I'm currently reading "Henry & June" by Anaïs Nin, based on the writer's relationship with writer Henry Miller and his wife, June. I shouldn't have picked up this book this week because I'm working on a big writing deadline and it keeps luring me away. But, oh, the inspiration found in her words.... Delicious! Nevermind that I'm writing about education reform. I'm still trying to capture a measure of the passion involved in such an effort. Nin writes luminously of complex emotions, of love and passion. I am humbled, as always, by the power of words.
I'm only 80 pages into the 274-page book, but here are a few passages I've underlined:
– "How late I have awakened and with what furor!"
– “Then at certain moments I remember one of his words and I suddenly feel the sensual woman flaring up, as if violently caressed. I say the word to myself, with joy. It is at such a moment that my true body lives.”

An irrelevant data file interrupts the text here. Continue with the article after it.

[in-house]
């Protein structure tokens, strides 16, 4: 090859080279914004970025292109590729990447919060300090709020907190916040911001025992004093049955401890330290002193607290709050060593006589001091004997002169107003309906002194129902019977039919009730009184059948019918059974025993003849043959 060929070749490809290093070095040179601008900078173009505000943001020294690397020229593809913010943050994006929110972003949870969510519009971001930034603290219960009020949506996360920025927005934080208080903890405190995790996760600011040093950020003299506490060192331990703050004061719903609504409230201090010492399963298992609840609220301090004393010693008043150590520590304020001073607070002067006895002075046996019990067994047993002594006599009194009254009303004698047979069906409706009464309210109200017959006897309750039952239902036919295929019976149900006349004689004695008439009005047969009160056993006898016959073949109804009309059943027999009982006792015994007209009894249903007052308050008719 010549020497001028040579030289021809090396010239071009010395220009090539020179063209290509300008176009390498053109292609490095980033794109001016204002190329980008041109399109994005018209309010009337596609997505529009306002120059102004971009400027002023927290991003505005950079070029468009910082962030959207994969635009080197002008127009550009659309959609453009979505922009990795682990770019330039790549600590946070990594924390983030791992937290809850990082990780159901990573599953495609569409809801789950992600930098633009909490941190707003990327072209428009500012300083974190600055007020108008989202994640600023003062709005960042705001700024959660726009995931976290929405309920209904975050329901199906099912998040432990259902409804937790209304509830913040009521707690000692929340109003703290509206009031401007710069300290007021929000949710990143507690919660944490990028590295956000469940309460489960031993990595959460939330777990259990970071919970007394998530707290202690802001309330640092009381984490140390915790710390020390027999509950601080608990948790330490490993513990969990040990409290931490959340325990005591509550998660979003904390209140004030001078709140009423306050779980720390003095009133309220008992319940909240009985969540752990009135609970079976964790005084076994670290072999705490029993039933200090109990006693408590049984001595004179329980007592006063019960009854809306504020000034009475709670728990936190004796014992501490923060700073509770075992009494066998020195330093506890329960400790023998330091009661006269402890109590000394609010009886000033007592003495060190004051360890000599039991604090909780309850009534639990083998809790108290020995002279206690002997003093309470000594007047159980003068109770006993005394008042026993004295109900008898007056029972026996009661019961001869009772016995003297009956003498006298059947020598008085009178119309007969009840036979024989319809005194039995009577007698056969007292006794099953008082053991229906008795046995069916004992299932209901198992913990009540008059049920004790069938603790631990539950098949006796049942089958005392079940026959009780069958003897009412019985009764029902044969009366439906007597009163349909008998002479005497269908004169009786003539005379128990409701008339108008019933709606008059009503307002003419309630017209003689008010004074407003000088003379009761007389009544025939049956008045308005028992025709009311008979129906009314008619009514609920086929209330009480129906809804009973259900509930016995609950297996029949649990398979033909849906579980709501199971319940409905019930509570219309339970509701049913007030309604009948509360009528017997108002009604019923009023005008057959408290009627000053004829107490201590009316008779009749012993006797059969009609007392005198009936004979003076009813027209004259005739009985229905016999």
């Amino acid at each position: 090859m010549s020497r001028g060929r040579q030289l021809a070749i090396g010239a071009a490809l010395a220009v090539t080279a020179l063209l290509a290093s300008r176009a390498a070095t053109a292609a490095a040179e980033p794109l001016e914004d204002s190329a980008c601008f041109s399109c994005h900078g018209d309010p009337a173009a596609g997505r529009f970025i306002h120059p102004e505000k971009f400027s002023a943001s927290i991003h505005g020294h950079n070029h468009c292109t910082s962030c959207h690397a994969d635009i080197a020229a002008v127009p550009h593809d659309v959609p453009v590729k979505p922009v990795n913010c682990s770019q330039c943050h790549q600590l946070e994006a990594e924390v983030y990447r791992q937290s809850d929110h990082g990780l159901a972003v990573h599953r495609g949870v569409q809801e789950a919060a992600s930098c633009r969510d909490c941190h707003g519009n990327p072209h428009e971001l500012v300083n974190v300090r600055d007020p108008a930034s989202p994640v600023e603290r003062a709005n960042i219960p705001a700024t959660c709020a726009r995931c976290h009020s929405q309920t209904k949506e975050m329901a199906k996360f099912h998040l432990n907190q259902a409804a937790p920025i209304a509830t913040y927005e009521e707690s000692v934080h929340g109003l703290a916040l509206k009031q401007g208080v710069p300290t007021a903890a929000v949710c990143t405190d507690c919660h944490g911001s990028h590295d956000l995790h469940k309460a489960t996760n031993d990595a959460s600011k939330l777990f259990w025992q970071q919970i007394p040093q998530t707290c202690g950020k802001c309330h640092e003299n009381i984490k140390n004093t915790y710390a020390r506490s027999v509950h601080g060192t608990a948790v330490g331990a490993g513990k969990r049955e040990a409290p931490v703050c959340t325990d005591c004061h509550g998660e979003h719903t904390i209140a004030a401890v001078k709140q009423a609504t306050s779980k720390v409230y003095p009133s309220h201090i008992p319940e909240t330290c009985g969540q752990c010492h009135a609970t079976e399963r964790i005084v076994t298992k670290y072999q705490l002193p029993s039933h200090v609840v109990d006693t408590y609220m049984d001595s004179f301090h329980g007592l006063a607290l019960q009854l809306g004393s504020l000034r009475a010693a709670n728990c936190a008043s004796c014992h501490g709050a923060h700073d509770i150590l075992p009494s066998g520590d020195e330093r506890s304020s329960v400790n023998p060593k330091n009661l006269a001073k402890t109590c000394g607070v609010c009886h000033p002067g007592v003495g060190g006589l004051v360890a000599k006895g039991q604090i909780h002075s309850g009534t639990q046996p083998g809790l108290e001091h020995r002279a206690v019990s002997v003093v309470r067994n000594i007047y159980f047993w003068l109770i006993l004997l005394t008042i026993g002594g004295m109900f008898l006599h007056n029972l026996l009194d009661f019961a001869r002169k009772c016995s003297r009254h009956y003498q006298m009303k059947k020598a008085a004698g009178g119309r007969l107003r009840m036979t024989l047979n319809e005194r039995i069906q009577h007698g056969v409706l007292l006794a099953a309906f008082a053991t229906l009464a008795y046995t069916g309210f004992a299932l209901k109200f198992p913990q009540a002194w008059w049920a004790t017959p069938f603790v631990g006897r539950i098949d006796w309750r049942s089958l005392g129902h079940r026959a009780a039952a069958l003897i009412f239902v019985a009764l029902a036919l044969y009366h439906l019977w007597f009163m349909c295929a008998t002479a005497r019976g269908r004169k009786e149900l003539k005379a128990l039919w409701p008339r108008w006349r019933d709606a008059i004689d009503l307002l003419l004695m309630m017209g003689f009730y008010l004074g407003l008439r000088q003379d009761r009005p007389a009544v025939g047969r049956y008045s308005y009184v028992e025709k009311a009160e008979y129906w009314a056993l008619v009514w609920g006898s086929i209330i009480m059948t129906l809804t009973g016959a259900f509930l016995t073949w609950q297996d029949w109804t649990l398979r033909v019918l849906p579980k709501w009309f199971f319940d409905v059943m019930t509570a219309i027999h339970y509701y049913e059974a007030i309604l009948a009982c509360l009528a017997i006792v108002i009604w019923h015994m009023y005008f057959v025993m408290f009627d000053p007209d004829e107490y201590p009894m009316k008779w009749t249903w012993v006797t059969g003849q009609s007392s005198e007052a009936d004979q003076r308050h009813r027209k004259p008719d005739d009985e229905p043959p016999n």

To Henry Miller she writes:
– “For you and me the highest moment, the keenest joy, is not when our minds dominate but when we lose our minds, and you and I both lose it in the same way, through love.”
– “Writing is not for us, an art, but breathing.”
– “I don’t hear your words: your voice reverberates against my body like another kind of caress, another kind of penetration. I have no power over your voice. It comes straight from you into me. I could stuff my ears and it would find its way into my blood and make it rise.”